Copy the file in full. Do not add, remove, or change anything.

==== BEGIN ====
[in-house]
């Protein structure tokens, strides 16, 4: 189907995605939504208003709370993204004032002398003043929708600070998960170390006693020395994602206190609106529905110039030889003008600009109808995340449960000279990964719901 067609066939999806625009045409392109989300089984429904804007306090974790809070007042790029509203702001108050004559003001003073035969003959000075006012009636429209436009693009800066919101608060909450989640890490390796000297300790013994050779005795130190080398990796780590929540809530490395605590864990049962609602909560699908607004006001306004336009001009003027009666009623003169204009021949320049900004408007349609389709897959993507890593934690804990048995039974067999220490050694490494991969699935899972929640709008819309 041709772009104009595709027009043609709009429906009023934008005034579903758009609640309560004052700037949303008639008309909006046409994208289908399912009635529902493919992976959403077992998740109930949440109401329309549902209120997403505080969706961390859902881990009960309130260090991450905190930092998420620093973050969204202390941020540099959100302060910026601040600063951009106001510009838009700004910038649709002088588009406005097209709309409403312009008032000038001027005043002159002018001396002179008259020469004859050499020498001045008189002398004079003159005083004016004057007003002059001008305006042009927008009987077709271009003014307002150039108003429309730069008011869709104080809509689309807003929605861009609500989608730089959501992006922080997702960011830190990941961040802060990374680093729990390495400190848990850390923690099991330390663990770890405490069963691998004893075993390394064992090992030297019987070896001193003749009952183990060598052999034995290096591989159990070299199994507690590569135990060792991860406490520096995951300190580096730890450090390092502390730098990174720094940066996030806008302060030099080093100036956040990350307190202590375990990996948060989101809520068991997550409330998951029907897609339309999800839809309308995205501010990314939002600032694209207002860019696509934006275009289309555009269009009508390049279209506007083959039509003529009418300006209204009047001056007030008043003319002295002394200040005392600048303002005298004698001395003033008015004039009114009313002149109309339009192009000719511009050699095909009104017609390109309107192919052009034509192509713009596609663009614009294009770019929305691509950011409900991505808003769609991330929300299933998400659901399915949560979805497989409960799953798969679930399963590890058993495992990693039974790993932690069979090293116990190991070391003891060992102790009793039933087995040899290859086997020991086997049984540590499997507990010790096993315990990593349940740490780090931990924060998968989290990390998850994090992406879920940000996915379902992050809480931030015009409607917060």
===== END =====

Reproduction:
[in-house]
């Protein structure tokens, strides 16, 4: 189907995605939504208003709370993204004032002398003043929708600070998960170390006693020395994602206190609106529905110039030889003008600009109808995340449960000279990964719901 067609066939999806625009045409392109989300089984429904804007306090974790809070007042790029509203702001108050004559003001003073035969003959000075006012009636429209436009693009800066919101608060909450989640890490390796000297300790013994050779005795130190080398990796780590929540809530490395605590864990049962609602909560699908607004006001306004336009001009003027009666009623003169204009021949320049900004408007349609389709897959993507890593934690804990048995039974067999220490050694490494991969699935899972929640709008819309 041709772009104009595709027009043609709009429906009023934008005034579903758009609640309560004052700037949303008639008309909006046409994208289908399912009635529902493919992976959403077992998740109930949440109401329309549902209120997403505080969706961390859902881990009960309130260090991450905190930092998420620093973050969204202390941020540099959100302060910026601040600063951009106001510009838009700004910038649709002088588009406005097209709309409403312009008032000038001027005043002159002018001396002179008259020469004859050499020498001045008189002398004079003159005083004016004057007003002059001008305006042009927008009987077709271009003014307002150039108003429309730069008011869709104080809509689309807003929605861009609500989608730089959501992006922080997702960011830190990941961040802060990374680093729990390495400190848990850390923690099991330390663990770890405490069963691998004893075993390394064992090992030297019987070896001193003749009952183990060598052999034995290096591989159990070299199994507690590569135990060792991860406490520096995951300190580096730890450090390092502390730098990174720094940066996030806008302060030099080093100036956040990350307190202590375990990996948060989101809520068991997550409330998951029907897609339309999800839809309308995205501010990314939002600032694209207002860019696509934006275009289309555009269009009508390049279209506007083959039509003529009418300006209204009047001056007030008043003319002295002394200040005392600048303002005298004698001395003033008015004039009114009313002149109309339009192009000719511009050699095909009104017609390109309107192919052009034509192509713009596609663009614009294009770019929305691509950011409900991505808003769609991330929300299933998400659901399915949560979805497989409960799953798969679930399963590890058993495992990693039974790993932690069979090293116990190991070391003891060992102790009793039933087995040899290859086997020991086997049984540590499997507990010790096993315990990593349940740490780090931990924060998968989290990390998850994090992406879920940000996915379902992050809480931030015009409607917060």